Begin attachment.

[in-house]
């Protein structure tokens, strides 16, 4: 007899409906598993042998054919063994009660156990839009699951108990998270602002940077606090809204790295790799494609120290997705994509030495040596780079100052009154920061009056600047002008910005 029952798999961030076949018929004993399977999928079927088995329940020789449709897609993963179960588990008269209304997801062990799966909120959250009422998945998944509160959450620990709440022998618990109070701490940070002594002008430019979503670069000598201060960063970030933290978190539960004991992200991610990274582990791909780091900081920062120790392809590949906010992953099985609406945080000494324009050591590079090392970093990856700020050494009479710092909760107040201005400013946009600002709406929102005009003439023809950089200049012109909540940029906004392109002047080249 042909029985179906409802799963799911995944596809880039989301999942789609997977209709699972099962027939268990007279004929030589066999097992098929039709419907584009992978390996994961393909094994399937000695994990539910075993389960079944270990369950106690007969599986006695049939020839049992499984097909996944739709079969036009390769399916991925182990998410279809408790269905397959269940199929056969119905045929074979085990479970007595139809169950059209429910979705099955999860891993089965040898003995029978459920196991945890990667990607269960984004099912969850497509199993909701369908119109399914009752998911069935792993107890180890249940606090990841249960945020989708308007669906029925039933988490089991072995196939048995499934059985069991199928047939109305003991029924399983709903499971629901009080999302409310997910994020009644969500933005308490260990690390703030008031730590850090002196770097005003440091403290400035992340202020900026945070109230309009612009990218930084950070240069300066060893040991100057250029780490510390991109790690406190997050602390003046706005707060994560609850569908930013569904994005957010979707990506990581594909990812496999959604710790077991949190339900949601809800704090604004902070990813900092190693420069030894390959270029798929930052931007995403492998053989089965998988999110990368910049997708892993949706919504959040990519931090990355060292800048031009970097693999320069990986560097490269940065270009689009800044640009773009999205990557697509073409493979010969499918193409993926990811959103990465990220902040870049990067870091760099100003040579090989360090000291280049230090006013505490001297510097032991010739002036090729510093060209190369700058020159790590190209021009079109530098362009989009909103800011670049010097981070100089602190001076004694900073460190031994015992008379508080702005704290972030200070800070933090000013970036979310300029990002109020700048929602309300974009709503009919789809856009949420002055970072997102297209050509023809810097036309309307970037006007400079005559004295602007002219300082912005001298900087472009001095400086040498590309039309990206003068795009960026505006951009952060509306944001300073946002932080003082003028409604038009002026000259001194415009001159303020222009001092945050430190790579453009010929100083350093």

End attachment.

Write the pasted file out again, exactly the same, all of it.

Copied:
[in-house]
């Protein structure tokens, strides 16, 4: 007899409906598993042998054919063994009660156990839009699951108990998270602002940077606090809204790295790799494609120290997705994509030495040596780079100052009154920061009056600047002008910005 029952798999961030076949018929004993399977999928079927088995329940020789449709897609993963179960588990008269209304997801062990799966909120959250009422998945998944509160959450620990709440022998618990109070701490940070002594002008430019979503670069000598201060960063970030933290978190539960004991992200991610990274582990791909780091900081920062120790392809590949906010992953099985609406945080000494324009050591590079090392970093990856700020050494009479710092909760107040201005400013946009600002709406929102005009003439023809950089200049012109909540940029906004392109002047080249 042909029985179906409802799963799911995944596809880039989301999942789609997977209709699972099962027939268990007279004929030589066999097992098929039709419907584009992978390996994961393909094994399937000695994990539910075993389960079944270990369950106690007969599986006695049939020839049992499984097909996944739709079969036009390769399916991925182990998410279809408790269905397959269940199929056969119905045929074979085990479970007595139809169950059209429910979705099955999860891993089965040898003995029978459920196991945890990667990607269960984004099912969850497509199993909701369908119109399914009752998911069935792993107890180890249940606090990841249960945020989708308007669906029925039933988490089991072995196939048995499934059985069991199928047939109305003991029924399983709903499971629901009080999302409310997910994020009644969500933005308490260990690390703030008031730590850090002196770097005003440091403290400035992340202020900026945070109230309009612009990218930084950070240069300066060893040991100057250029780490510390991109790690406190997050602390003046706005707060994560609850569908930013569904994005957010979707990506990581594909990812496999959604710790077991949190339900949601809800704090604004902070990813900092190693420069030894390959270029798929930052931007995403492998053989089965998988999110990368910049997708892993949706919504959040990519931090990355060292800048031009970097693999320069990986560097490269940065270009689009800044640009773009999205990557697509073409493979010969499918193409993926990811959103990465990220902040870049990067870091760099100003040579090989360090000291280049230090006013505490001297510097032991010739002036090729510093060209190369700058020159790590190209021009079109530098362009989009909103800011670049010097981070100089602190001076004694900073460190031994015992008379508080702005704290972030200070800070933090000013970036979310300029990002109020700048929602309300974009709503009919789809856009949420002055970072997102297209050509023809810097036309309307970037006007400079005559004295602007002219300082912005001298900087472009001095400086040498590309039309990206003068795009960026505006951009952060509306944001300073946002932080003082003028409604038009002026000259001194415009001159303020222009001092945050430190790579453009010929100083350093």